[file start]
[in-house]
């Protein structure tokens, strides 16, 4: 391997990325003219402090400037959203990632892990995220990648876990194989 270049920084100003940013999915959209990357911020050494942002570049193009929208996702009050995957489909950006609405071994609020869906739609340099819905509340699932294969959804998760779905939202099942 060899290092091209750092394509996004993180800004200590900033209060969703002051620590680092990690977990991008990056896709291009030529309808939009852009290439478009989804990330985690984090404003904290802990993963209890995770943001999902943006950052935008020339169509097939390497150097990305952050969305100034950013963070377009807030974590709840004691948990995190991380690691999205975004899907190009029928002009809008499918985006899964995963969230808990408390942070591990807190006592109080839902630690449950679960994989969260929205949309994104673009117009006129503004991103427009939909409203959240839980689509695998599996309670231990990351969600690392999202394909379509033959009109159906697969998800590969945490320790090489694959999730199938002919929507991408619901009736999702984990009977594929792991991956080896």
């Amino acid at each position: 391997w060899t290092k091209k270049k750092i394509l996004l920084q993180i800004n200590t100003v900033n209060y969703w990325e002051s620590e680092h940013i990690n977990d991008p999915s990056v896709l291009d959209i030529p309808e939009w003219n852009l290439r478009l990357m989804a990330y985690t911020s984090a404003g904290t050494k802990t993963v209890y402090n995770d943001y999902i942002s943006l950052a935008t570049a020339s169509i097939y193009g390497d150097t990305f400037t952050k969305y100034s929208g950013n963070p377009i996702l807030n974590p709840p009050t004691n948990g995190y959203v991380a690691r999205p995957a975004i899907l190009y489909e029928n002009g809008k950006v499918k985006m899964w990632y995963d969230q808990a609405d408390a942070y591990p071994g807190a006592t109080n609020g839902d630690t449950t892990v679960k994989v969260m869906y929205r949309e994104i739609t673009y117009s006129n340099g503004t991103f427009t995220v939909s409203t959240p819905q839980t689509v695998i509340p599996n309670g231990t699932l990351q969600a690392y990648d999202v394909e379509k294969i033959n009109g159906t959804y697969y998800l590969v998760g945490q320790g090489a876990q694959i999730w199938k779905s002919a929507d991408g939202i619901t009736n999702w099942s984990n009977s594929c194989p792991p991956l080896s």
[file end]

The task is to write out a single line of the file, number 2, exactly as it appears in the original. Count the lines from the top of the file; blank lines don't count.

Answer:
């Protein structure tokens, strides 16, 4: 391997990325003219402090400037959203990632892990995220990648876990194989 270049920084100003940013999915959209990357911020050494942002570049193009929208996702009050995957489909950006609405071994609020869906739609340099819905509340699932294969959804998760779905939202099942 060899290092091209750092394509996004993180800004200590900033209060969703002051620590680092990690977990991008990056896709291009030529309808939009852009290439478009989804990330985690984090404003904290802990993963209890995770943001999902943006950052935008020339169509097939390497150097990305952050969305100034950013963070377009807030974590709840004691948990995190991380690691999205975004899907190009029928002009809008499918985006899964995963969230808990408390942070591990807190006592109080839902630690449950679960994989969260929205949309994104673009117009006129503004991103427009939909409203959240839980689509695998599996309670231990990351969600690392999202394909379509033959009109159906697969998800590969945490320790090489694959999730199938002919929507991408619901009736999702984990009977594929792991991956080896």